The result is an honest portrait of a scientist as a young man—and what it took to survive and thrive when “Blood painted its grotesque marks on streets, communities and lives of many families because of religious differences.” Despite the ups and downs of his personal odyssey, Sen spends a considerable amount of time thinking about the fate of his people in India as well as others who suffered unnecessary and unimaginable cruelties. His time in Europe and his first stateside landlord’s stories of the segregated south, the Great Depression, and World War II, further deepens Sen’s sense of humanity.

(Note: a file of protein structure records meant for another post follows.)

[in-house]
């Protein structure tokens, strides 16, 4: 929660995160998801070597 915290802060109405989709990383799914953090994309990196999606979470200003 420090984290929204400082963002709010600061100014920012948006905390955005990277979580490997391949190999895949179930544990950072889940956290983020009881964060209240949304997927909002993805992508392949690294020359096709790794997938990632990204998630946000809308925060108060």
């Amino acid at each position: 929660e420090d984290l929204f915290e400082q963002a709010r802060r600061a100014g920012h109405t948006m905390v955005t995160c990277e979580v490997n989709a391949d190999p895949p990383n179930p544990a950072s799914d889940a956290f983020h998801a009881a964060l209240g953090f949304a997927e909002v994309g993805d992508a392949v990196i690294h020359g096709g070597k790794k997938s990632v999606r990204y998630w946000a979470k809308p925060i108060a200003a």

Those experiences deepen Sen’s sense of humanity, so much so that he endeavors to write stories of the oppression faced by Black Americans. In the novel’s romantic episodes, narrated by the characters with “with admiration, fascination and amorous lust,” the conversation tends toward the poetic but also the curiously clinical. Still, as he faces atrocity and the loneliness of starting anew, Sen’s empathy and compassion shine through, forged in tragedy.
Takeaway: Touching novel of Partition, immigration, and thriving in a world of violence.
Comparable Titles: Anjali Enjeti’s The Parted Earth, Rakesh Satyal’s No One Can Pronounce My Name.
Design and typography: A
Marketing copy: A-